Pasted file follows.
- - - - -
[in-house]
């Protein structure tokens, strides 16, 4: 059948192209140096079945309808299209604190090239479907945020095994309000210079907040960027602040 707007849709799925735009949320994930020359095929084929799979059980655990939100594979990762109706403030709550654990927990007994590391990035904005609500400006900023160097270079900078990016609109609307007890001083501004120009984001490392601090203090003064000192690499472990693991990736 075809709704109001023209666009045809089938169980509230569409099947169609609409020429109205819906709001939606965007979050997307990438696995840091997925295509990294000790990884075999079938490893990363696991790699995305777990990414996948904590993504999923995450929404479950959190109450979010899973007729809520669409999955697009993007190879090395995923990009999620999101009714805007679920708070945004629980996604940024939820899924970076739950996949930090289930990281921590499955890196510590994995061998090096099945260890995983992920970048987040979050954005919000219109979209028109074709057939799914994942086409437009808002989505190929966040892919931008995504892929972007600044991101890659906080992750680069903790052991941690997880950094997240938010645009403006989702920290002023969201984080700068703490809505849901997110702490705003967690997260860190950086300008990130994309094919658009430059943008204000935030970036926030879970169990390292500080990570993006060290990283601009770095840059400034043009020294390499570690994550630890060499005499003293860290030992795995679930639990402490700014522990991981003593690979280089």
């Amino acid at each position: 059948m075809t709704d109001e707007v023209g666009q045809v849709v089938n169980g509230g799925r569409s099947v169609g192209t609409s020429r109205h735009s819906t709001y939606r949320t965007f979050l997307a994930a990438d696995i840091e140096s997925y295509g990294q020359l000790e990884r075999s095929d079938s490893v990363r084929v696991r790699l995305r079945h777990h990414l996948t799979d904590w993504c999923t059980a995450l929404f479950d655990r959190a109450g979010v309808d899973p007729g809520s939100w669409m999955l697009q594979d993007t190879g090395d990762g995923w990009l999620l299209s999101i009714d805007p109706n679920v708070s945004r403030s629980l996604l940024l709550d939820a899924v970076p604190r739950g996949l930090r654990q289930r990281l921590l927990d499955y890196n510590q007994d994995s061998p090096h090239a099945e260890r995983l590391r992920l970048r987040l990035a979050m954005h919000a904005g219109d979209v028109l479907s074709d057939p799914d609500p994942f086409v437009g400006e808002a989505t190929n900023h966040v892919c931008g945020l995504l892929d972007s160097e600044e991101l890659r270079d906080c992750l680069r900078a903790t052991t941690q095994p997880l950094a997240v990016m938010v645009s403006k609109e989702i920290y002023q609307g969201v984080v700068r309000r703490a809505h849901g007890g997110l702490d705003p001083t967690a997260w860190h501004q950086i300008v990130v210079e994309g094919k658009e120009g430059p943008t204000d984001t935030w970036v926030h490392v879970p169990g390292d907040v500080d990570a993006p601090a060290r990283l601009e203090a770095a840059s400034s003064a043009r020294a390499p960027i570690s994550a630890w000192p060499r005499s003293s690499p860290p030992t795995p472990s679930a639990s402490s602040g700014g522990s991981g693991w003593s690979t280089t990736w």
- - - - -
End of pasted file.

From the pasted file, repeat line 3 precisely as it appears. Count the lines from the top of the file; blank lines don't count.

């Amino acid at each position: 059948m075809t709704d109001e707007v023209g666009q045809v849709v089938n169980g509230g799925r569409s099947v169609g192209t609409s020429r109205h735009s819906t709001y939606r949320t965007f979050l997307a994930a990438d696995i840091e140096s997925y295509g990294q020359l000790e990884r075999s095929d079938s490893v990363r084929v696991r790699l995305r079945h777990h990414l996948t799979d904590w993504c999923t059980a995450l929404f479950d655990r959190a109450g979010v309808d899973p007729g809520s939100w669409m999955l697009q594979d993007t190879g090395d990762g995923w990009l999620l299209s999101i009714d805007p109706n679920v708070s945004r403030s629980l996604l940024l709550d939820a899924v970076p604190r739950g996949l930090r654990q289930r990281l921590l927990d499955y890196n510590q007994d994995s061998p090096h090239a099945e260890r995983l590391r992920l970048r987040l990035a979050m954005h919000a904005g219109d979209v028109l479907s074709d057939p799914d609500p994942f086409v437009g400006e808002a989505t190929n900023h966040v892919c931008g945020l995504l892929d972007s160097e600044e991101l890659r270079d906080c992750l680069r900078a903790t052991t941690q095994p997880l950094a997240v990016m938010v645009s403006k609109e989702i920290y002023q609307g969201v984080v700068r309000r703490a809505h849901g007890g997110l702490d705003p001083t967690a997260w860190h501004q950086i300008v990130v210079e994309g094919k658009e120009g430059p943008t204000d984001t935030w970036v926030h490392v879970p169990g390292d907040v500080d990570a993006p601090a060290r990283l601009e203090a770095a840059s400034s003064a043009r020294a390499p960027i570690s994550a630890w000192p060499r005499s003293s690499p860290p030992t795995p472990s679930a639990s402490s602040g700014g522990s991981g693991w003593s690979t280089t990736w």